Jeter and Mauer play premium defensive positions and posted similar hitting numbers, with Mauer holding an edge both offensively and defensively. However, Jeter's superior base running eliminates Mauer's advantage at the plate and the difference in their playing time more than takes care of the rest. Jeter played 154 games, came to the plate 715 times, and fielded his position for 1,292 innings. Mauer played 140 games, came to the plate 608 times, and fielded his position for 1,059 innings.
Much of that gap is not Mauer's fault, obviously. New York's lineup was the best in the league, which enabled Jeter to come to bat more often than he would have on other teams. Similarly, the rigors of catching make it nearly impossible for someone to squat behind the plate for the same 1,300 innings Jeter manned shortstop. Whatever the reasons, at the end of the day Jeter played 14 more games, batted 100 more times, and played an additional 250 innings on defense.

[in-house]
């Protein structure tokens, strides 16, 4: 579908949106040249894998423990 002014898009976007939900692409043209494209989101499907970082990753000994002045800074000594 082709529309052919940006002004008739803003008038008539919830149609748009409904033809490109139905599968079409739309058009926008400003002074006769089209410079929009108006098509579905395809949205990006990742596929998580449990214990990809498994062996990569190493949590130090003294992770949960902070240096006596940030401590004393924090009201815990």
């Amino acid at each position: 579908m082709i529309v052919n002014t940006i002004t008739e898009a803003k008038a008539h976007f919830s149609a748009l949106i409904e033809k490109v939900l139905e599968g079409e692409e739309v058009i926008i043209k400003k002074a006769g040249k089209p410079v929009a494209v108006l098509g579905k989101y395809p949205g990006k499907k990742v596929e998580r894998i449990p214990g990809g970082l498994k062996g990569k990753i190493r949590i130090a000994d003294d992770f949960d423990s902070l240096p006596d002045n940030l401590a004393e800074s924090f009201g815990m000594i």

There are some years when one player has a monster season to make himself the clear choice at MVP, but that wasn't the case in the AL this year. Instead, two up-the-middle defenders put together great seasons at the plate that were eerily similar. When that's the case--when no truly dominate candidate emerges from the rest of the pack and the race at the top in his absence is extremely close--Jeter's edge in playing time is the type of thing that makes a difference.